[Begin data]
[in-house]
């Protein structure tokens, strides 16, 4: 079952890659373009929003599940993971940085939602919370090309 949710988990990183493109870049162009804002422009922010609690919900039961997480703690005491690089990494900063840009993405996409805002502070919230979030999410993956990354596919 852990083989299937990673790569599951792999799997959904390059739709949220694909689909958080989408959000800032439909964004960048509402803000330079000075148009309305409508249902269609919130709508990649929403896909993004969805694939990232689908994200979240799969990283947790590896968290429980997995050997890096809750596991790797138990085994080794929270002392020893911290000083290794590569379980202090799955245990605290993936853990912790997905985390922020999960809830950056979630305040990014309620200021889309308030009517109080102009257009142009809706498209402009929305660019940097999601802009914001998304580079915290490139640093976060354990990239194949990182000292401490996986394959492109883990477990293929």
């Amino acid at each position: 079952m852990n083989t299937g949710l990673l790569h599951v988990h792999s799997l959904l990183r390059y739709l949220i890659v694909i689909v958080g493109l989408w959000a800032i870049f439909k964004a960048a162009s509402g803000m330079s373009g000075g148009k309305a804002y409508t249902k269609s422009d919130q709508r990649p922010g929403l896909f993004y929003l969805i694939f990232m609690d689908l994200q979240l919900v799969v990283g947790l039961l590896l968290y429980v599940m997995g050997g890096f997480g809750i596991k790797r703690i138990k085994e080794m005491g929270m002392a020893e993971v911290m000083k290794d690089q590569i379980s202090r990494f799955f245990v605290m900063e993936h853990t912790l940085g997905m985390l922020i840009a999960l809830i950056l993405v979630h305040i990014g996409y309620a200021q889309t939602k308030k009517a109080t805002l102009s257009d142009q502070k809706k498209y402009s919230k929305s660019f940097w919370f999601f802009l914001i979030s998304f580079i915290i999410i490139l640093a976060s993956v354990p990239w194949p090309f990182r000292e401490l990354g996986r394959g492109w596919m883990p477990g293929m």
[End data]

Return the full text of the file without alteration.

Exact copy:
[in-house]
């Protein structure tokens, strides 16, 4: 079952890659373009929003599940993971940085939602919370090309 949710988990990183493109870049162009804002422009922010609690919900039961997480703690005491690089990494900063840009993405996409805002502070919230979030999410993956990354596919 852990083989299937990673790569599951792999799997959904390059739709949220694909689909958080989408959000800032439909964004960048509402803000330079000075148009309305409508249902269609919130709508990649929403896909993004969805694939990232689908994200979240799969990283947790590896968290429980997995050997890096809750596991790797138990085994080794929270002392020893911290000083290794590569379980202090799955245990605290993936853990912790997905985390922020999960809830950056979630305040990014309620200021889309308030009517109080102009257009142009809706498209402009929305660019940097999601802009914001998304580079915290490139640093976060354990990239194949990182000292401490996986394959492109883990477990293929």
């Amino acid at each position: 079952m852990n083989t299937g949710l990673l790569h599951v988990h792999s799997l959904l990183r390059y739709l949220i890659v694909i689909v958080g493109l989408w959000a800032i870049f439909k964004a960048a162009s509402g803000m330079s373009g000075g148009k309305a804002y409508t249902k269609s422009d919130q709508r990649p922010g929403l896909f993004y929003l969805i694939f990232m609690d689908l994200q979240l919900v799969v990283g947790l039961l590896l968290y429980v599940m997995g050997g890096f997480g809750i596991k790797r703690i138990k085994e080794m005491g929270m002392a020893e993971v911290m000083k290794d690089q590569i379980s202090r990494f799955f245990v605290m900063e993936h853990t912790l940085g997905m985390l922020i840009a999960l809830i950056l993405v979630h305040i990014g996409y309620a200021q889309t939602k308030k009517a109080t805002l102009s257009d142009q502070k809706k498209y402009s919230k929305s660019f940097w919370f999601f802009l914001i979030s998304f580079i915290i999410i490139l640093a976060s993956v354990p990239w194949p090309f990182r000292e401490l990354g996986r394959g492109w596919m883990p477990g293929m």